Local governments are dangling hundreds of millions of dollars in tax breaks to persuade companies like Facebook, Google and Microsoft to build server farms in their backyards. But the deals are shrouded in secrecy and the average cost of $1 million per job raises questions about their value.
By David Jeans
Columbus City council member Emmanuel Remy listened intently as the lawyer on his computer screen argued why the company he represented was entitled to a big tax break. During the virtual council meeting in March, the attorney said the company intended to build a data center on a 500-acre site just south of Ohio’s capital city, which, when complete, would employ 20 people full time. In return, the company wanted $54 million in tax incentives. “This is like the new manufacturing,” the lawyer, Scott Ziance, told the elected officials. In particular, Ziance emphasized the benefit to the community in construction jobs as the facility was being built.
The company Ziance represented wasn’t Amazon, Microsoft or Facebook, but a Delaware-registered shell company called Magellan Enterprises LLC. It was Magellan’s undisclosed parent, one of the biggest technology companies in the world, that Ziance said had a track record of working “collaboratively” with cities — and wanted the tax breaks in exchange for jobs the data center would bring. “You’ll be very proud to have this company and its parent in your community,” he said.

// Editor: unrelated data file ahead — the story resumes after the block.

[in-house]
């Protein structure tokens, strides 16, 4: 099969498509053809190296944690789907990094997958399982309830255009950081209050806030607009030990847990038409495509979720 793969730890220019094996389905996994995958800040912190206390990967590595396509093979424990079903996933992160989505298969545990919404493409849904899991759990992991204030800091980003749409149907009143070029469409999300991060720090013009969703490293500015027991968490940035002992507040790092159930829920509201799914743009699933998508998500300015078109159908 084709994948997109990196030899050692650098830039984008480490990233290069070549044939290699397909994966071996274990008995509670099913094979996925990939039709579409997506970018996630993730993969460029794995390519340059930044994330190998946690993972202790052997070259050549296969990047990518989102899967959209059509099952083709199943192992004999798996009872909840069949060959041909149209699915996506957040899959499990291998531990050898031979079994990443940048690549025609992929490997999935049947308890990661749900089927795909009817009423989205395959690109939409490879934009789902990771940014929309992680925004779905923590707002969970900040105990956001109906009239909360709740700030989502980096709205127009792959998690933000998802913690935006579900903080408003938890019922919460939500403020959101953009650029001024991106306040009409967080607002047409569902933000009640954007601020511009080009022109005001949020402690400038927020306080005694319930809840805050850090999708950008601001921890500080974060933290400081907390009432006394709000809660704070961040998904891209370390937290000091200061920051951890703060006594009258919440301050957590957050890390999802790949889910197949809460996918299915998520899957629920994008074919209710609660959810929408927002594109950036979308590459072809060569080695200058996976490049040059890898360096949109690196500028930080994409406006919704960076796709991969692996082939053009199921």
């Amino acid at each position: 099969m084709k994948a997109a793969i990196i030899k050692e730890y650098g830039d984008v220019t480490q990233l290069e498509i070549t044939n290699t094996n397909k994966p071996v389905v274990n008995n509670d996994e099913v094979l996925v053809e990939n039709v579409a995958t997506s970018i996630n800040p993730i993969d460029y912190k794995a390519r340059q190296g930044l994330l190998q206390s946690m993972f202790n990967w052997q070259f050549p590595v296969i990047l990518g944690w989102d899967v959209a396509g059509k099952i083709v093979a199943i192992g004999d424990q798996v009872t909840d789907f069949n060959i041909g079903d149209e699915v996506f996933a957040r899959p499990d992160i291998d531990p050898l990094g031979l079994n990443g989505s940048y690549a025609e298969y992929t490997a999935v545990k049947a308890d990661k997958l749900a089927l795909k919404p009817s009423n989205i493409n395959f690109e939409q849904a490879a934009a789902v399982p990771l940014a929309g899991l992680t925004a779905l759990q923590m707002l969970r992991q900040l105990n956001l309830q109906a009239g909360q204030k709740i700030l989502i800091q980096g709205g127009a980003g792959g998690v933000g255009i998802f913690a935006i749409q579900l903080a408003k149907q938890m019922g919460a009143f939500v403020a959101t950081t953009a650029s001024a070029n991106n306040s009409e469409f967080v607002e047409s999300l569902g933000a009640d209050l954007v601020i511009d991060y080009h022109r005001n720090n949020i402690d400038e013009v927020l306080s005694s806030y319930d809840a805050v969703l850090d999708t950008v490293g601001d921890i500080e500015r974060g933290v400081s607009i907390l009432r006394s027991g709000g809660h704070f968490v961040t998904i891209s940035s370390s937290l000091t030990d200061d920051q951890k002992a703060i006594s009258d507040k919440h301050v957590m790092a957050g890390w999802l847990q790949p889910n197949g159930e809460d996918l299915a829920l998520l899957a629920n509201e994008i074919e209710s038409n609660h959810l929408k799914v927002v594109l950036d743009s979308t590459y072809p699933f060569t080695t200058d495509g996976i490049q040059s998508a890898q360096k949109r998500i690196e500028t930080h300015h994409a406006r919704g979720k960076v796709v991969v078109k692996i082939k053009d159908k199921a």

PAYING A BIG PRICE FOR DATA CENTER JOBS
Forbes conducted interviews and reviewed documents and news reports to obtain complete tax break, employment and project information for 15 projects launched since 2015 that were anonymous at the time they received tax incentives. The combined $10 billion in value of the projects, which created approximately 837 permanent jobs, was offset by at least $811 million in tax abatements, penciling out to almost $1 million for every permanent job created.
When the council members voted in favor of Ziance’s proposal at the meeting, none of them knew the identity of the parent company, according to Remy. Nor did local residents, neighbors and other stakeholders involved. Only the mayor’s office and city employees who had negotiated and signed non-disclosure agreements were informed of the parent company’s true identity. While city officials declined to disclose the company’s name, even five months after the incentives were awarded, Forbes has identified the company as Google, according to two sources with knowledge of the matter. “We’re optimistic that we will be able to share news about an infrastructure announcement that involves the State of Ohio this week,” a Google spokesperson told Forbes. (Google announced a $1 billion investment in Ohio data centers, including the Columbus site, after this article was published.)